La Bon Vie specializes in promoting handloom woven textile and products made from Abel Iloko (also known as inabel), a strong and colorful fabric with pre-colonial roots indigenous to Ilocos Sur.
Founded by actress Dina Bonnevie-Savellano, La Bon Vie’s existence is rooted in the desire to revive and preserve the dying art of abel weaving, one of the few surviving traditional crafts in the region. Using her influence and business savvy, Ms. Bonnevie-Savellano connected the weavers to homeware and fashion brands that wanted to use the textiles for their merchandise. Also, La Bon Vie started selling its own line finished products such as table runners, sofa throws, blankets, bags, and footwear.
Soon after, the company amassed a sizeable clientele consisting of retail outlets, lifestyle stores, small- and medium-size enterprises, and designers. As for directly selling to consumers, a small shop in Victorino’s – a restaurant owned by the Savellano’s, as well as trade shows became profitable channels. La Bon Vie also began to expand its business internationally by exporting and establishing its presence in business-to-business (B2B) platforms in countries like Vietnam, Indonesia, and Singapore.
The 2020 global pandemic brought about unforeseen difficulties. With the weavers housebound and constantly weaving, the textile supply increased multifold. However, the demand significantly decreased with orders from usual clients coming in trickles. The direct selling channels were also lost.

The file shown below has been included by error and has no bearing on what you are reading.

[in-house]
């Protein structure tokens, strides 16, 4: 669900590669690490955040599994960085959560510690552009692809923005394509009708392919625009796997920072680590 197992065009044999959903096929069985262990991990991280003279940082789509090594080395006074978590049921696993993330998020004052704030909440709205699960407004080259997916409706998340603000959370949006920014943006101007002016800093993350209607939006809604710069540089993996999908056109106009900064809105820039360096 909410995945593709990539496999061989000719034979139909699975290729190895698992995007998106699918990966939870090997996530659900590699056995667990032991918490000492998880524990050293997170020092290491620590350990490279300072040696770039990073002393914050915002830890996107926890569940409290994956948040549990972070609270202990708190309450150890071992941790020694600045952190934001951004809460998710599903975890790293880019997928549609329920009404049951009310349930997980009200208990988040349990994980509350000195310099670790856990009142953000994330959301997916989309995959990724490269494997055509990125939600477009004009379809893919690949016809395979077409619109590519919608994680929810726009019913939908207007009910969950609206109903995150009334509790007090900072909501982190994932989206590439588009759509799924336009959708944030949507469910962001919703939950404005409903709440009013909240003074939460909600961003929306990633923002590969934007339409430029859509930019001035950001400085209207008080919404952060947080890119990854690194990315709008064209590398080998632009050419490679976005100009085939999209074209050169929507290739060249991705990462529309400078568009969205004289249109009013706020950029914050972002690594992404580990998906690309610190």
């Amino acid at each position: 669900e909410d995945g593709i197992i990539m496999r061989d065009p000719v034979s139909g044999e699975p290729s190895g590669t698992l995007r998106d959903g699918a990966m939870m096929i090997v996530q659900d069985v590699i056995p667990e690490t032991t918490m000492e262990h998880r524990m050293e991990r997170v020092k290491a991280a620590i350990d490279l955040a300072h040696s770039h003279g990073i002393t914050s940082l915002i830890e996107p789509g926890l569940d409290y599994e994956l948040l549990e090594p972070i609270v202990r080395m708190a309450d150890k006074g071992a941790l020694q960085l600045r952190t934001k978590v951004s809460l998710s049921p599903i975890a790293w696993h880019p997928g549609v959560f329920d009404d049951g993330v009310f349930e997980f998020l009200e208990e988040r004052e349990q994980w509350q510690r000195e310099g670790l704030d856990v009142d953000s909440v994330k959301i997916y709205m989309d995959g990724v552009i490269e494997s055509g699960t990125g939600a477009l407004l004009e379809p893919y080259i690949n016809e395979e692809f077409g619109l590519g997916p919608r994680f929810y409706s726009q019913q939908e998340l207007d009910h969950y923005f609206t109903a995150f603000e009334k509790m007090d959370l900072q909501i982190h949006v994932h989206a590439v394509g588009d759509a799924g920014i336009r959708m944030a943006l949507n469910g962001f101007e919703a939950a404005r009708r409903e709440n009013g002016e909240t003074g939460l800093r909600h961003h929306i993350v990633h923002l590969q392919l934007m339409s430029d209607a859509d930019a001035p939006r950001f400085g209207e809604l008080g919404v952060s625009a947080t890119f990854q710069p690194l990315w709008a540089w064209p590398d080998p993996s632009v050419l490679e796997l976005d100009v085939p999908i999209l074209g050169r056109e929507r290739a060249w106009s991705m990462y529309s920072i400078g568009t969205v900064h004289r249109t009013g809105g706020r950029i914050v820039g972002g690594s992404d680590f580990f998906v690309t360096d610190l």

In response, La Bon Vie bolstered its online presence by reactivating its social media accounts. Through these channels, the company is able to connect with old and new customers. Furthermore, the company is currently in the process of building an e-commerce website and exploring partnerships with e-retailers to market their own home and fashion line. For now, they are conveniently reachable through email and social networks.
Amidst the challenges, Ms. Bonnevie-Savellano maintains a positive but realistic mindset. She is hopeful that a recovery is forthcoming, but she refuses to simply hunker down until the storm passes. The priority is to keep traditional weaving as a viable source of income to encourage younger people to learn and master the craft. From only a handful of artisans in their 70s to 80s, La Bon Vie presently has more than 100 weavers, some only in their 20s. Ms. Bonnevie-Savellano wants to give all of them the opportunity to improve their lives. After all, the name of the company was derived from the French phrase La Bonne Vie, which means “the good life.”